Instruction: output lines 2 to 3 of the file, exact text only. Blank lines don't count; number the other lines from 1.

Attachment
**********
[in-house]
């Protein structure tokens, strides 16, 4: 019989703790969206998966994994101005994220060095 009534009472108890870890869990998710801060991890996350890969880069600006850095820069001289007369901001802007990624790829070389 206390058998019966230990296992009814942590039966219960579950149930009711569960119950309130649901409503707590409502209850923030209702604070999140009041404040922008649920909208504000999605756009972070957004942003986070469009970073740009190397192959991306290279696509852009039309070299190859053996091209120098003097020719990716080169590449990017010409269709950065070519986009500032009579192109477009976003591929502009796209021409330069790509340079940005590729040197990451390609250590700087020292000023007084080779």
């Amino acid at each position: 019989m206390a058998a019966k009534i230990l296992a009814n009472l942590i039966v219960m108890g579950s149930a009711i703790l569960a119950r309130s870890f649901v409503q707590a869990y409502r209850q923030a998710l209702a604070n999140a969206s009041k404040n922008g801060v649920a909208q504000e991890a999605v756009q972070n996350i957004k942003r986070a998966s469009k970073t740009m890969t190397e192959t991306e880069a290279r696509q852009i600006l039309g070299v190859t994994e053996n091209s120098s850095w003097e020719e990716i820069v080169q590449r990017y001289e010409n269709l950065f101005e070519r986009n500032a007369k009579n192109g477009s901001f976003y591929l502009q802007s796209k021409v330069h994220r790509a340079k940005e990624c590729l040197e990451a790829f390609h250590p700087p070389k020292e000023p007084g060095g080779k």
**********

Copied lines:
């Protein structure tokens, strides 16, 4: 019989703790969206998966994994101005994220060095 009534009472108890870890869990998710801060991890996350890969880069600006850095820069001289007369901001802007990624790829070389 206390058998019966230990296992009814942590039966219960579950149930009711569960119950309130649901409503707590409502209850923030209702604070999140009041404040922008649920909208504000999605756009972070957004942003986070469009970073740009190397192959991306290279696509852009039309070299190859053996091209120098003097020719990716080169590449990017010409269709950065070519986009500032009579192109477009976003591929502009796209021409330069790509340079940005590729040197990451390609250590700087020292000023007084080779």
């Amino acid at each position: 019989m206390a058998a019966k009534i230990l296992a009814n009472l942590i039966v219960m108890g579950s149930a009711i703790l569960a119950r309130s870890f649901v409503q707590a869990y409502r209850q923030a998710l209702a604070n999140a969206s009041k404040n922008g801060v649920a909208q504000e991890a999605v756009q972070n996350i957004k942003r986070a998966s469009k970073t740009m890969t190397e192959t991306e880069a290279r696509q852009i600006l039309g070299v190859t994994e053996n091209s120098s850095w003097e020719e990716i820069v080169q590449r990017y001289e010409n269709l950065f101005e070519r986009n500032a007369k009579n192109g477009s901001f976003y591929l502009q802007s796209k021409v330069h994220r790509a340079k940005e990624c590729l040197e990451a790829f390609h250590p700087p070389k020292e000023p007084g060095g080779k």